You've probably seen the beautiful time lapse movies of roses opening, and you might have seen the more aggro time lapse movies of trees or plants growing. They writhe around and struggle with each other as they climb, each trying to get as much light as possible. It's a stressful life, trying to get enough light. If a tree can keep on growing through that stress, it will mature into a full-size tree. But the trees that don't get enough light wither and die, or else stay stunted. It's the same for children. A little bit of stress from infectious diseases, provided it's in small enough doses, will make them stronger. Too much stress will leave them dead, or small for the rest of their life. It's very rare to see Aboriginal kids as tall as white kids of the same age.

You can see this more clearly in the kid's wards in Outback hospitals. There are a few different types of meningitis, but the one caused by the Haemophilus bacterium is one of the worst - if it's not caught early enough, and treated with the heavy-duty industrial-grade antibiotics, it can leave the kids either brain damaged, or dead. Alice Springs has the world's record for Haemophilus meningitis, and it's all in Aboriginal kids!

Pneumonia in children reflects their nutrition and the general environment in which they live. The surface area of the lungs is huge, roughly the size of a tennis court. On one side of the lungs is the environment in which the kids live. On the other side is their blood. In between are two layers of cells and a very thin membrane .There's not much keeping the environment out. An Aboriginal kid is 80 times more likely to get pneumonia than a white kid. But mostly, the medical system picks them up, so they don't all die.

Aboriginal kids are 3 times more likely to die, than white kids, in that first year of life. The record doesn't get any better as they grow older. While white men live to around 73, and women to 78, Aboriginals miss out on about 25 years of life, and die around the age of 50. The Aboriginal of the 1990's has the life expectancy of a white of the 1890's.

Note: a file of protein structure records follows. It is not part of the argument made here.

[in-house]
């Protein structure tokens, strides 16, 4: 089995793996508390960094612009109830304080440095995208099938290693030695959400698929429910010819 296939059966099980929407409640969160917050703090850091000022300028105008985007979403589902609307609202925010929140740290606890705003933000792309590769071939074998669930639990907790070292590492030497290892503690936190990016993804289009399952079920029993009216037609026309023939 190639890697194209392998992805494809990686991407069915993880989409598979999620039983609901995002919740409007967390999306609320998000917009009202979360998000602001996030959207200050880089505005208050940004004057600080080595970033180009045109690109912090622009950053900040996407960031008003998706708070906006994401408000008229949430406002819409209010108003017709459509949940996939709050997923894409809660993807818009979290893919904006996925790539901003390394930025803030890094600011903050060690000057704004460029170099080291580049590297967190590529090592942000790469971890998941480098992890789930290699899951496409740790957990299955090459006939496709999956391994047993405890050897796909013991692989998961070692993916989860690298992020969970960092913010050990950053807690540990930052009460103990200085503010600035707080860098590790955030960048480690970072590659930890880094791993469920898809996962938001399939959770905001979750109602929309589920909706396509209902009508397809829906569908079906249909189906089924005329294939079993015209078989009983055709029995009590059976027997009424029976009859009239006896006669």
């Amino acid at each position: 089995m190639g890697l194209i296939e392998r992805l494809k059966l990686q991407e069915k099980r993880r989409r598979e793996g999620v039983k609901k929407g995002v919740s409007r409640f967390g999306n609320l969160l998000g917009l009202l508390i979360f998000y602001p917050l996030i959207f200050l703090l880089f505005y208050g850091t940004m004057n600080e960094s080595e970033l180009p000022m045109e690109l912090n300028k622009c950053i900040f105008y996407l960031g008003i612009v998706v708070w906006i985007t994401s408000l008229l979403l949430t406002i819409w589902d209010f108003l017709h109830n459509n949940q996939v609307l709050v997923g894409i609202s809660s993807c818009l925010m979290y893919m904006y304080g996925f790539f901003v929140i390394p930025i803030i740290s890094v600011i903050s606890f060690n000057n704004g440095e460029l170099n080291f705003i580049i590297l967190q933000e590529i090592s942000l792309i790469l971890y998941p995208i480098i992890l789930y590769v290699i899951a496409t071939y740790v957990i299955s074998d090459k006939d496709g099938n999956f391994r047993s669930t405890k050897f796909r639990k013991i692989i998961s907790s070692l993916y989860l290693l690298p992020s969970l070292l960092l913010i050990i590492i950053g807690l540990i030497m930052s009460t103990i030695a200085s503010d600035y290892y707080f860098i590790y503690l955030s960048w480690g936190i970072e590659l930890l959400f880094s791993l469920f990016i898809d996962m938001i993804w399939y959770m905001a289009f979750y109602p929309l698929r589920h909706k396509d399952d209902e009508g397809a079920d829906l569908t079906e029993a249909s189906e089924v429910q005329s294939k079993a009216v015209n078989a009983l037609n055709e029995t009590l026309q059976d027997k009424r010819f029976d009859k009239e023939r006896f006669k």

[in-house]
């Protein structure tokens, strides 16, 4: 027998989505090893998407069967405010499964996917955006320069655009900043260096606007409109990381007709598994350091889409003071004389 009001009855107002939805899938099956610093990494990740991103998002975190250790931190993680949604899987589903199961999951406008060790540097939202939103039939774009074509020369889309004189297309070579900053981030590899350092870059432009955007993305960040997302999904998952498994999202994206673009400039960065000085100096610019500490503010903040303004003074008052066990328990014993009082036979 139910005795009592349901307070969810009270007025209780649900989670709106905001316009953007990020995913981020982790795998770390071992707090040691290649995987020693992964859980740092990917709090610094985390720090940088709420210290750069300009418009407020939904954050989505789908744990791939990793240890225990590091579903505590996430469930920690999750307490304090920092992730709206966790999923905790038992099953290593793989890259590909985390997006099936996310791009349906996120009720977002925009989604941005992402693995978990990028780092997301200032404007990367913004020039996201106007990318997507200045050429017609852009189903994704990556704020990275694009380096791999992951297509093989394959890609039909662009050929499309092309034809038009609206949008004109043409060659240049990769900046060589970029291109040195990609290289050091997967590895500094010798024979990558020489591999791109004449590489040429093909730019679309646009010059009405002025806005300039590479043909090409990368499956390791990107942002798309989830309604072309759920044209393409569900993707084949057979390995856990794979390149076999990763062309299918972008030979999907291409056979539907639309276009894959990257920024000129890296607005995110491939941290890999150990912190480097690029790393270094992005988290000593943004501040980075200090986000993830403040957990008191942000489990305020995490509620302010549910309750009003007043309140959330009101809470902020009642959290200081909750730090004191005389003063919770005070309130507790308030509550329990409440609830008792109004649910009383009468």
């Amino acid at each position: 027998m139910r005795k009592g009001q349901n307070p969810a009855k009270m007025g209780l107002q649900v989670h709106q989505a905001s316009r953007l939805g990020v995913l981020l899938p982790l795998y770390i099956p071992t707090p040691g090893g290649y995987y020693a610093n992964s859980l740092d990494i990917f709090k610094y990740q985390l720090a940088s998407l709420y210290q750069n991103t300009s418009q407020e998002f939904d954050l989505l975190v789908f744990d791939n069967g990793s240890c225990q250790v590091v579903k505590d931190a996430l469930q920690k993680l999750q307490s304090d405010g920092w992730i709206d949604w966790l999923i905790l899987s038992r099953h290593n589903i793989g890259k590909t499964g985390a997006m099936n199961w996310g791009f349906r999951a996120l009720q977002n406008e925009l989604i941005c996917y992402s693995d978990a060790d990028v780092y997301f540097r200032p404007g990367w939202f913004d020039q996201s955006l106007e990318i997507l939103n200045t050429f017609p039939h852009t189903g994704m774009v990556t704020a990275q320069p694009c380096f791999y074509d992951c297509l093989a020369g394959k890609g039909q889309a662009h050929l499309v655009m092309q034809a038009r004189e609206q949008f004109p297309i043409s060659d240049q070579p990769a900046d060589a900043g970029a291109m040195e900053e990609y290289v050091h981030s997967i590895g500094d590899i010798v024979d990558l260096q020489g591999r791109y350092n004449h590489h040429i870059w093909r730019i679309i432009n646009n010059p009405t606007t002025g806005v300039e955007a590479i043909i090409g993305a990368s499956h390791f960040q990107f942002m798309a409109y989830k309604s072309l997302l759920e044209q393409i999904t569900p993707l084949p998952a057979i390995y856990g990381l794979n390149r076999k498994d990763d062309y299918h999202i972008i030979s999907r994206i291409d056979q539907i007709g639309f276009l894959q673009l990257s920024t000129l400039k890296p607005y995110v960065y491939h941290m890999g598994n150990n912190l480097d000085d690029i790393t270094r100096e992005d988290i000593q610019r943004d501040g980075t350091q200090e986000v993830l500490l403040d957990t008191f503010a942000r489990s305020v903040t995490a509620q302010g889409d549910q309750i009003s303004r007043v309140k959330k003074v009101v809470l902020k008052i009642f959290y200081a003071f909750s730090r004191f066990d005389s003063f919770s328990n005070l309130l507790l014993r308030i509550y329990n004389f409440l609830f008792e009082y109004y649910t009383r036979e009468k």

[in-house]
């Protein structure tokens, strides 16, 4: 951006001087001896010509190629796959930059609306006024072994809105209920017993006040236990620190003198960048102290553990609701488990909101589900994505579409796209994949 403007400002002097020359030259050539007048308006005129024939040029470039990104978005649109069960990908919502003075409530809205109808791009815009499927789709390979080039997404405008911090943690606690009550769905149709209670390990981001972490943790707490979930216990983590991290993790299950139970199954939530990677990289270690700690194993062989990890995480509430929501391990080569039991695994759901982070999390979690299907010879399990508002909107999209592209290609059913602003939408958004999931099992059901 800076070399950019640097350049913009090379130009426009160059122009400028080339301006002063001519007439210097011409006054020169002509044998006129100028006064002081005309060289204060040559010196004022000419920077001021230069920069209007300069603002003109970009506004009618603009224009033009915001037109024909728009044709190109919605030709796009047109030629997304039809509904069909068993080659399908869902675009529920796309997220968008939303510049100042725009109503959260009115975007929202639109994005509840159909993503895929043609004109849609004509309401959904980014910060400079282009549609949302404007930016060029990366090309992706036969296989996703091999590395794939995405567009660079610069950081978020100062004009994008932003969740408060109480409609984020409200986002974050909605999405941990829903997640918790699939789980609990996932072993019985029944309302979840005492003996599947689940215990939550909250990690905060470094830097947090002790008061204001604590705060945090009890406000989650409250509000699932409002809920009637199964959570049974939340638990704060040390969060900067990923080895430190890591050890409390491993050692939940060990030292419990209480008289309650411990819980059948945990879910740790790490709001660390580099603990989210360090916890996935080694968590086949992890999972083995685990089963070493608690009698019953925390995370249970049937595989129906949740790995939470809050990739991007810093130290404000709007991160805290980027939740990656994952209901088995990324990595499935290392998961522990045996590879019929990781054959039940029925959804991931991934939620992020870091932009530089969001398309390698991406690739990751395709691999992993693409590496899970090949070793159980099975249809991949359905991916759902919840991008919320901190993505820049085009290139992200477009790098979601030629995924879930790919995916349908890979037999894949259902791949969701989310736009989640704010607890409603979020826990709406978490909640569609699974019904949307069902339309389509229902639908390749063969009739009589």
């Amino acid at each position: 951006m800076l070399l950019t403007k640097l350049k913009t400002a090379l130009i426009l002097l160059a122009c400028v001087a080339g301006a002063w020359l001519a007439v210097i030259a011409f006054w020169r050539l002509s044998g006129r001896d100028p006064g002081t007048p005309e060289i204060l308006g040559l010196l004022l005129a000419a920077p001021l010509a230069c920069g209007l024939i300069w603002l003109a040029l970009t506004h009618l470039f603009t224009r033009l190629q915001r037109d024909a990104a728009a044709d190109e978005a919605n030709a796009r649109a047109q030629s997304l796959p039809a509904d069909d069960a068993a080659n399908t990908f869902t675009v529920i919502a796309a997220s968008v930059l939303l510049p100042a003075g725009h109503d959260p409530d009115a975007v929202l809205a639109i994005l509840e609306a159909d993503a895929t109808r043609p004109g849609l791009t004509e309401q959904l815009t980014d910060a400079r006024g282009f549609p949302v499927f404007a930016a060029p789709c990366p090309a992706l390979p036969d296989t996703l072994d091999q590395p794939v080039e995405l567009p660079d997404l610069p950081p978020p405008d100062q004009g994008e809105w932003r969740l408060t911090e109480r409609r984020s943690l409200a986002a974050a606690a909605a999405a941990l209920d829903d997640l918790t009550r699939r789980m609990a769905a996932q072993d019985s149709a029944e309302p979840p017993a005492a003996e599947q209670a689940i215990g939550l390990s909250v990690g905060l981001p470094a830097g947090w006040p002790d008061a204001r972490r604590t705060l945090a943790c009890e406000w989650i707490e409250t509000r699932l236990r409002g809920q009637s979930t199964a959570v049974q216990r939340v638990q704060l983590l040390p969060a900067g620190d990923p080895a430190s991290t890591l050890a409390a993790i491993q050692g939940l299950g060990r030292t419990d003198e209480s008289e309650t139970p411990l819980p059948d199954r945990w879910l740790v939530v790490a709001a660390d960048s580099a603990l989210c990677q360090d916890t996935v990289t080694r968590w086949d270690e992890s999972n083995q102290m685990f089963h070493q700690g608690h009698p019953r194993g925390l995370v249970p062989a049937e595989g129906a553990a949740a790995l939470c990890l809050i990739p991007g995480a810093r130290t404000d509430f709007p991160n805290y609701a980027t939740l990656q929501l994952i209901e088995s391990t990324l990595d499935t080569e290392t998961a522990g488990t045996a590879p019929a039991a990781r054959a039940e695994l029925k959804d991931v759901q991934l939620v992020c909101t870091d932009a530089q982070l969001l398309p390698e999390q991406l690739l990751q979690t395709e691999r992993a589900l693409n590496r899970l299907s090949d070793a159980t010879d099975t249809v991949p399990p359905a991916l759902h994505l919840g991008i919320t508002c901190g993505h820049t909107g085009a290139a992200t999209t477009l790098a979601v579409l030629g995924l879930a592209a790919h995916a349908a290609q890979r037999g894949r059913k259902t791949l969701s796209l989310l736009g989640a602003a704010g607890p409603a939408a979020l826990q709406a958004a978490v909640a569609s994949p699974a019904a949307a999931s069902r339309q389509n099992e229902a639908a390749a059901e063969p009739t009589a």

The record of Aboriginal health is particularly ironic when you look at Aboriginal eyesight. Aborigines have the sharpest vision ever measured of any humans on our planet, but they're also the humans most likely to be blind when they die. Professor Hollows told me the story of how he corrected an elderly (50 years old, old for a Aboriginal!) Aboriginal man's vision back to 6/6 with glasses. 6/6 is what the average white person has. But his patient said "Thank you for trying, but this is hopeless. I used to be able to see much better." And when the good Professor told him the average white person would think 6/6 was excellent eyesight, his patient expressed sympathy for the poor white people who had such hopeless vision, and who would never know anything better.

Your doctor/optometrist measures vision by two numbers. Average vision is 6/6. The number on top is your seeing distance, measured in metres. The number on the bottom is the seeing distance of the average human. If your vision is 6/6, this means that you can see clearly at a distance of six metres, what the average person can see clearly at six metres. (20/20 is the American version of this - they measure their distances in feet, not metres.)

3/6 means that if the average person can see an object sharply at six metres, you have to be as close as three metres away to see that object clearly. 3/6 means that you probably have to wear glasses. Some people are lucky - they have vision which is better than average. If your vision is 6/5, you can see objects at six metres which the average person can see clearly at five metres.

But Professors Fred Hollows and Hugh Taylor have found Aborigines in Western Australia, whose average vision is 6/1.5 ! This means that they can see at six metres what the average person can see at only 1.5 metres. But Professor Hollows also discovered a very cruel fact. About 5% of Aborigines in the Outback will be blind when they die. If a Aboriginal is lucky enough to live longer than 60, one in 4 will be blind, from trachoma and cataracts. This blindness from trachoma is easily prevented, and the blindness from cataracts is easily fixed with a simple operation. But the medical treatment is not getting to where it's needed.

Little Godzilla finally finished playing with his strange new-found friends - the ones who were just as tall as he was, but who could run where he could only toddle, who could jump and not fall over when they landed, and who could, wonder of wonders, balance on one leg. Unless something changes in Oz, his friends will be dead by 2040, when he will have about a quarter century of life left to live.

© Karl S. Kruszelnicki